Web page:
Democrats on the Verge of a Nervous Breakdown

I was amused to read the following from Mark Halperin in Time magazine last week: "Is it hyperbolic to say the Democratic Party is in the midst of a nervous breakdown?"

I immediately flashed on Pedro Almodovar's now classic Women on the Verge of a Nervous Breakdown (Mujeres al bordo de un ataque de nervios) in which a woman's lover leaves her, and she tries to contact him to find out why he's left.

In this case the lover would be the American public, which appears to be deserting the Democratic Party in droves. But the Democratic Party doesn't seem to want to contact them. It's only gotten worse since the election -- and that was bad enough. We now have Harry Reid flagrantly acting like the corrupt padrone he is, making sure his famiglia in the casinos is taken care of. (Note to Sarah Palin: Please stop supporting candidates who are obviously incompetent to hold office, as you did in Nevada. All this accomplishes is six more years of Reid. And it doesn't reflect well on you either.)

But back to Halperin. His actual explanation for the ataque de nervios is clueless, or should I say reified? Try as he may, he can't get outside his traditional mindset:

Democrats are understandably -- and largely justified in being -- frustrated that they lost an election based on Republicans defending tax cuts for the wealthy that are only expiring because of a budget gimmick championed by George Bush -- and based on criticism of their apparent lack of concern over the deficit, by a party that has shown no past or current seriousness about deficit reduction and the hard choices involved. Losing those political fights was as inexplicable as it was hard for the Democrats. Maybe that's why Thursday seemed to have donkeys melting down all over the place.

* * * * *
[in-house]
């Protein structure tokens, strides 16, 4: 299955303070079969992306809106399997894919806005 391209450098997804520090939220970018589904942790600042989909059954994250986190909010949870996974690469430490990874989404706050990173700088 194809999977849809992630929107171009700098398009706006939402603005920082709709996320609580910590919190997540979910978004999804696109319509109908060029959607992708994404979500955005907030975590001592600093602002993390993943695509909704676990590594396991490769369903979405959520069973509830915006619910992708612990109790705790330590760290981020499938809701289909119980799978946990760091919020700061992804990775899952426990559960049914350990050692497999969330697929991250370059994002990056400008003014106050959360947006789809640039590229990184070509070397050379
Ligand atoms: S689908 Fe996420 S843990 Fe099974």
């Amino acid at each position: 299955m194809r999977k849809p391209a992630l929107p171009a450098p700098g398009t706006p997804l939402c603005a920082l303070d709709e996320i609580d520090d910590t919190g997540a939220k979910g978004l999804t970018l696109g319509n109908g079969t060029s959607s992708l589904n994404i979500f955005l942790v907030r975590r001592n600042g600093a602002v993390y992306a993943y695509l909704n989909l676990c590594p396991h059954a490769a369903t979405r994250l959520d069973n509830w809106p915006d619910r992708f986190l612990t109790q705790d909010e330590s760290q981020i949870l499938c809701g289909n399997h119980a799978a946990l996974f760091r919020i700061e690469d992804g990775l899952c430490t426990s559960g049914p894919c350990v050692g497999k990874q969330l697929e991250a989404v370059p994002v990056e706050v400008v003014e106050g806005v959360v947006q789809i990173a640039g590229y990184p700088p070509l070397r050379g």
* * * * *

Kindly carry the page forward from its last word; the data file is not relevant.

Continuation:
Largely justified?! Oh, I see. It's about George Bush again. Eureka! Never mind that all those tea party demonstrators -- you know, the ones that just helped elect the new Congress -- were more than willing to criticize Bush spending policies as well. They were a mirage (or, I forgot, racists).

No, like a good Time mag boy, Halperin is simply kicking the can down the road, when the reasons for the Democratic breakdown are infinitely more serious, starting with this little tidbit -- Keynesian economics is dead. Giving away money as the route to political success or attempted social justice just isn't going to work anymore, because there isn't any money to give away. And it's only going to get worse as the population ages. The whole justification for the Democratic Party -- the welfare state -- is one giant Ponzi scheme that makes Madoff seem like a piker.

And everybody knows it. All across the world, from Portugal to Japan, the system is in free fall. And the only thing that could possibly save it (and even that may not be able to ) is the free market, because the bigger things are, the less socialism (hard or soft) is likely to succeed. In fact, its principles, like them or not, only lead us, slowly or quickly, back to the old Soviet Union.

Talk about reasons for an ataque de nervios. How about a full bore psychotic break?

The Democratic Party will have to reinvent itself or become a major instrument of American, even global, decline.